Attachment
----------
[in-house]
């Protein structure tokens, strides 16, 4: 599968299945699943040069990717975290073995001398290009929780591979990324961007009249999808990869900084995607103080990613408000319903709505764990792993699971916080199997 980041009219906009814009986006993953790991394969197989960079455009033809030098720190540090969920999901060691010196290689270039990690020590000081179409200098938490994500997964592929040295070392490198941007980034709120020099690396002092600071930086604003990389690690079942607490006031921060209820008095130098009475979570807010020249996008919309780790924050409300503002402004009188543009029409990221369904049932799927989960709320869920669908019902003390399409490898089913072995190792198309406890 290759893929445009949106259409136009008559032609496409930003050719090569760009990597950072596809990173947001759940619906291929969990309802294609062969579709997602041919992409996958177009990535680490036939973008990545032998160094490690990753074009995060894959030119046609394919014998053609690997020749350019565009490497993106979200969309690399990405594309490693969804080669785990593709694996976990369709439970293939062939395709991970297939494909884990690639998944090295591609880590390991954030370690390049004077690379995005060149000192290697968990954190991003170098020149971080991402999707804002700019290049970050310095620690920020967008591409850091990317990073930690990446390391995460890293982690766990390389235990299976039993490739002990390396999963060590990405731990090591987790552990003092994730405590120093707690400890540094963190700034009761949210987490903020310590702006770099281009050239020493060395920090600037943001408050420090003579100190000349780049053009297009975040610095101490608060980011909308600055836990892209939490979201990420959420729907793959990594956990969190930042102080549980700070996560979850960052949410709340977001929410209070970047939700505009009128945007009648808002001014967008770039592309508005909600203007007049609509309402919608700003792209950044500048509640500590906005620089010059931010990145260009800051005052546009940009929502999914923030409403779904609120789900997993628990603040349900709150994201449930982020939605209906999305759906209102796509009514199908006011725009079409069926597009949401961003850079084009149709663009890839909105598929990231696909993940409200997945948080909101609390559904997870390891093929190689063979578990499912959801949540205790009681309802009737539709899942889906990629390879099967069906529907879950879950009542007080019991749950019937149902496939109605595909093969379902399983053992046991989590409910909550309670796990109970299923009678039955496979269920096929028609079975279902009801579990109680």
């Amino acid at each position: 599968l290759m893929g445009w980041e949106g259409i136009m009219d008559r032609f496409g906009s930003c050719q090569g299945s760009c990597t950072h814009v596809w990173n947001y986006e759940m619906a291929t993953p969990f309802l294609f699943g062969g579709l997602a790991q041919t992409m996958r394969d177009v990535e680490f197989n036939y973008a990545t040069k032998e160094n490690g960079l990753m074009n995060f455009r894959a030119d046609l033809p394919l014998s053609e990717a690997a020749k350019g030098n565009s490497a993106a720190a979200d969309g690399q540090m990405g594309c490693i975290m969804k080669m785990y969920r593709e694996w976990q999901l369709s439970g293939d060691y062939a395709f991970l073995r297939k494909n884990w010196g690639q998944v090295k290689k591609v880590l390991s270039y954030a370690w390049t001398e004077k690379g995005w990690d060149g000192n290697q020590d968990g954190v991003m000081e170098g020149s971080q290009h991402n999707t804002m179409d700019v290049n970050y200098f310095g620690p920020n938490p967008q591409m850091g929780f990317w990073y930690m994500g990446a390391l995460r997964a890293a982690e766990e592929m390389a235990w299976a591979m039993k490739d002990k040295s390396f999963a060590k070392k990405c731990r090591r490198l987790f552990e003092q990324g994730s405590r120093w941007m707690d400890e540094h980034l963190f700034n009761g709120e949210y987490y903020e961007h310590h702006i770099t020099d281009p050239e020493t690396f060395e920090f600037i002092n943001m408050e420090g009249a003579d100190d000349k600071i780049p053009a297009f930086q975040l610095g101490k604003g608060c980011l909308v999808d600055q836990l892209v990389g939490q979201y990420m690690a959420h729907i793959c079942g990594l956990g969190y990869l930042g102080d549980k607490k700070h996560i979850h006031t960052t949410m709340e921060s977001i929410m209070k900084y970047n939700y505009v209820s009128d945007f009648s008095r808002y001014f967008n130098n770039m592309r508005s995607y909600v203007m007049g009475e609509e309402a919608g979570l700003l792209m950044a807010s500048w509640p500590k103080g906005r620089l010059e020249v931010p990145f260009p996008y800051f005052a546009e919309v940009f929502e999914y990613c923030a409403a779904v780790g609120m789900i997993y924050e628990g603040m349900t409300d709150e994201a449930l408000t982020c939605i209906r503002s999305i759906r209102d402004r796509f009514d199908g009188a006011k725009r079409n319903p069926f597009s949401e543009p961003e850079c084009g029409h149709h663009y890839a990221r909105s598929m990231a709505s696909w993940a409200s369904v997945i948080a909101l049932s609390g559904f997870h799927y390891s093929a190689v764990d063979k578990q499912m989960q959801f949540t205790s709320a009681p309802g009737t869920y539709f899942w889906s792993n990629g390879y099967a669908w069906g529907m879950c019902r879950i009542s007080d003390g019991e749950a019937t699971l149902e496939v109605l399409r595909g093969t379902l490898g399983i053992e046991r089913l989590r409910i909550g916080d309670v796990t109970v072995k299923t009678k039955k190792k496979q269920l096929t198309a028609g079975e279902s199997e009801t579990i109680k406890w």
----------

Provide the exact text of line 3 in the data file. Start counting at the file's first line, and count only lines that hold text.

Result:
């Amino acid at each position: 599968l290759m893929g445009w980041e949106g259409i136009m009219d008559r032609f496409g906009s930003c050719q090569g299945s760009c990597t950072h814009v596809w990173n947001y986006e759940m619906a291929t993953p969990f309802l294609f699943g062969g579709l997602a790991q041919t992409m996958r394969d177009v990535e680490f197989n036939y973008a990545t040069k032998e160094n490690g960079l990753m074009n995060f455009r894959a030119d046609l033809p394919l014998s053609e990717a690997a020749k350019g030098n565009s490497a993106a720190a979200d969309g690399q540090m990405g594309c490693i975290m969804k080669m785990y969920r593709e694996w976990q999901l369709s439970g293939d060691y062939a395709f991970l073995r297939k494909n884990w010196g690639q998944v090295k290689k591609v880590l390991s270039y954030a370690w390049t001398e004077k690379g995005w990690d060149g000192n290697q020590d968990g954190v991003m000081e170098g020149s971080q290009h991402n999707t804002m179409d700019v290049n970050y200098f310095g620690p920020n938490p967008q591409m850091g929780f990317w990073y930690m994500g990446a390391l995460r997964a890293a982690e766990e592929m390389a235990w299976a591979m039993k490739d002990k040295s390396f999963a060590k070392k990405c731990r090591r490198l987790f552990e003092q990324g994730s405590r120093w941007m707690d400890e540094h980034l963190f700034n009761g709120e949210y987490y903020e961007h310590h702006i770099t020099d281009p050239e020493t690396f060395e920090f600037i002092n943001m408050e420090g009249a003579d100190d000349k600071i780049p053009a297009f930086q975040l610095g101490k604003g608060c980011l909308v999808d600055q836990l892209v990389g939490q979201y990420m690690a959420h729907i793959c079942g990594l956990g969190y990869l930042g102080d549980k607490k700070h996560i979850h006031t960052t949410m709340e921060s977001i929410m209070k900084y970047n939700y505009v209820s009128d945007f009648s008095r808002y001014f967008n130098n770039m592309r508005s995607y909600v203007m007049g009475e609509e309402a919608g979570l700003l792209m950044a807010s500048w509640p500590k103080g906005r620089l010059e020249v931010p990145f260009p996008y800051f005052a546009e919309v940009f929502e999914y990613c923030a409403a779904v780790g609120m789900i997993y924050e628990g603040m349900t409300d709150e994201a449930l408000t982020c939605i209906r503002s999305i759906r209102d402004r796509f009514d199908g009188a006011k725009r079409n319903p069926f597009s949401e543009p961003e850079c084009g029409h149709h663009y890839a990221r909105s598929m990231a709505s696909w993940a409200s369904v997945i948080a909101l049932s609390g559904f997870h799927y390891s093929a190689v764990d063979k578990q499912m989960q959801f949540t205790s709320a009681p309802g009737t869920y539709f899942w889906s792993n990629g390879y099967a669908w069906g529907m879950c019902r879950i009542s007080d003390g019991e749950a019937t699971l149902e496939v109605l399409r595909g093969t379902l490898g399983i053992e046991r089913l989590r409910i909550g916080d309670v796990t109970v072995k299923t009678k039955k190792k496979q269920l096929t198309a028609g079975e279902s199997e009801t579990i109680k406890w």